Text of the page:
Friday was a blur! Crew came aboard before noon (we’d had safety briefing for two hours Thursday afternoon) and we headed to the fuel dock to fill the extra 16-gallon plastic drum we’d purchased in town. After leaving the marina we crossed the canal entrance (with permission) and headed to Taboga where we dropped anchor and got everyone’s help underwater with sponges and scrubbers, to ensure Mahina Tiare’s bottom was in prime condition for a fast 4,700-mile passage to Hawaii. Our Micron 77, recently applied in Lanzarote, did great in the rich nutrient rich waters of the Caribbean and Panama. While anchored, Kevin flew his Mavic Pro drone, getting pictures of MT at anchor, and just as we were leaving, Elcie arrived and we all waved farewell.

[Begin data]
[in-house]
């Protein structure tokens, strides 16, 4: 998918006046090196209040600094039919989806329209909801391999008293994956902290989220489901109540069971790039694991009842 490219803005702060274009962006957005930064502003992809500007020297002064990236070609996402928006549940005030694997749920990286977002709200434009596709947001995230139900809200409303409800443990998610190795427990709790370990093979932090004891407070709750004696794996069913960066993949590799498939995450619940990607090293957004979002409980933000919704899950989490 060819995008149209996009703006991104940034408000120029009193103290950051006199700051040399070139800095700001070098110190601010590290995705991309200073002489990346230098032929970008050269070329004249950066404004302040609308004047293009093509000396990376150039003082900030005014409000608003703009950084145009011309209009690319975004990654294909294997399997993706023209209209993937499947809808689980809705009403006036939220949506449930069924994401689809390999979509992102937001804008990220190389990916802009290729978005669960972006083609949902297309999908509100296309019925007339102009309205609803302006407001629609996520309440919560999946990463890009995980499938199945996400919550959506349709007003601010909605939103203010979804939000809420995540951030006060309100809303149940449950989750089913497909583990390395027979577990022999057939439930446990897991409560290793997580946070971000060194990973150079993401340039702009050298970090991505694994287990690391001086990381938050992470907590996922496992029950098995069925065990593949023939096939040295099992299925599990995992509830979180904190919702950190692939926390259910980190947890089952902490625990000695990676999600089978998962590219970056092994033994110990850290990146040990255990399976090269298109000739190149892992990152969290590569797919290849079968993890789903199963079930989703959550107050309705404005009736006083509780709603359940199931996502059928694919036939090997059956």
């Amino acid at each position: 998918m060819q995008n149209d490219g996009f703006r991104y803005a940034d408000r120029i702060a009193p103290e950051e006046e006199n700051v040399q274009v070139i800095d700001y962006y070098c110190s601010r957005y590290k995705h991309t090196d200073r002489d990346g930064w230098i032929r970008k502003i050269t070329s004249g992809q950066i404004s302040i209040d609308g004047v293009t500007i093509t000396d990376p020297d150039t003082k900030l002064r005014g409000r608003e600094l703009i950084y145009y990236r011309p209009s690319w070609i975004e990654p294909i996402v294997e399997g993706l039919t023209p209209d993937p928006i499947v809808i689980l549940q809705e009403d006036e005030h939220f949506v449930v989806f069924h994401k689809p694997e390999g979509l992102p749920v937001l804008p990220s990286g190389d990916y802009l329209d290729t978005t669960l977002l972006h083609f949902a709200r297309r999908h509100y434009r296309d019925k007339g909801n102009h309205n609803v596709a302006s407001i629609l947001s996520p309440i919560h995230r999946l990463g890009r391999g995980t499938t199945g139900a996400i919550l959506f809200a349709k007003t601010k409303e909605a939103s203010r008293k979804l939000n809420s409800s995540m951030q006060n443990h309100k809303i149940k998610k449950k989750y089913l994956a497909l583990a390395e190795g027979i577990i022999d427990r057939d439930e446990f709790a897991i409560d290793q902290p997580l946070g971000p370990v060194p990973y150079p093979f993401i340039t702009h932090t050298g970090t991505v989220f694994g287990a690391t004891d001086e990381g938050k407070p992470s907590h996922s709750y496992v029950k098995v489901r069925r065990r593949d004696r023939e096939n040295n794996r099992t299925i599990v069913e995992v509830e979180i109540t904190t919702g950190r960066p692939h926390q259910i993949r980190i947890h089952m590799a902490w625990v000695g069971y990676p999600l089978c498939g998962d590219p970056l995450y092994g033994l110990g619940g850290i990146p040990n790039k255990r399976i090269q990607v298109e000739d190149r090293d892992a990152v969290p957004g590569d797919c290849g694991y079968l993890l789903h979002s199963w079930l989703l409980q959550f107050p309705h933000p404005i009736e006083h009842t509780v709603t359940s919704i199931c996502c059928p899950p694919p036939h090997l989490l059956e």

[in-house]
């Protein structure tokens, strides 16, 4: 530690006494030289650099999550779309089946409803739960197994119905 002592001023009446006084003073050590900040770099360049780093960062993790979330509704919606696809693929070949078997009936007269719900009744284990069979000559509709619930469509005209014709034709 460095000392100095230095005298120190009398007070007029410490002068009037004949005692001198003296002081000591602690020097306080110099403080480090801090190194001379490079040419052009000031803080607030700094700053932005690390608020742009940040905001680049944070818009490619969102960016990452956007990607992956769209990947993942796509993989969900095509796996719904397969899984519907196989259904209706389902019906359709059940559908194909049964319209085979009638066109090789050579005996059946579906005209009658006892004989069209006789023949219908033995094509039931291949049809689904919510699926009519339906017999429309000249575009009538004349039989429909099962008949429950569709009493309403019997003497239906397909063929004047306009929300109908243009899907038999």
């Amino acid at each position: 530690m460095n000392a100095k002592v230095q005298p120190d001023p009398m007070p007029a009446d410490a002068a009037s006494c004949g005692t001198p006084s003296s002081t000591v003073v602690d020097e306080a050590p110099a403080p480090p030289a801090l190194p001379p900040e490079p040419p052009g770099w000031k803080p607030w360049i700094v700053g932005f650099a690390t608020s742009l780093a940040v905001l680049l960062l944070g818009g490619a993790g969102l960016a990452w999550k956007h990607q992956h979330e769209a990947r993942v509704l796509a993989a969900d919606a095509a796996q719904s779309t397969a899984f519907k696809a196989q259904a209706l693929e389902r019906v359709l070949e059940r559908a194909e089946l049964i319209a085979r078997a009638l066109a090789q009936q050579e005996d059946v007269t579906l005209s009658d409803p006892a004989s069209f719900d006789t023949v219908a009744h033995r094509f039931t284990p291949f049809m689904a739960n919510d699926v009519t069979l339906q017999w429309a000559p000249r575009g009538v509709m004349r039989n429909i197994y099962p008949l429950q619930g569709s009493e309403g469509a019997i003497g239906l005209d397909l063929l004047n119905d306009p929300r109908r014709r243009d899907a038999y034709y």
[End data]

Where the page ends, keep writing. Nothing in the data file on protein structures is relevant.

In our two previous passages from Panama to Hawaii (2002 and 2008) we’ve had a rough start to the passage, with Punta Mala (bad headland in Spanish) living up to its name. This year was different, and we enjoyed smooth broad reaching conditions under clear night time skies as we worked to stay clear of the busy inbound shipping lane.

Click HERE for Mahina Tiare’s passage weather forecast provided by WRI.com.

By morning the winds disappeared and while motoring under clear skies Cheryl spotted a turtle. We quickly turned the motor off, drifted nearby while our crew hopped in the water to get a closer look. Not long after getting underway, we hooked a HUGE mahi mahi and we’ll enjoy having Kristi share that story: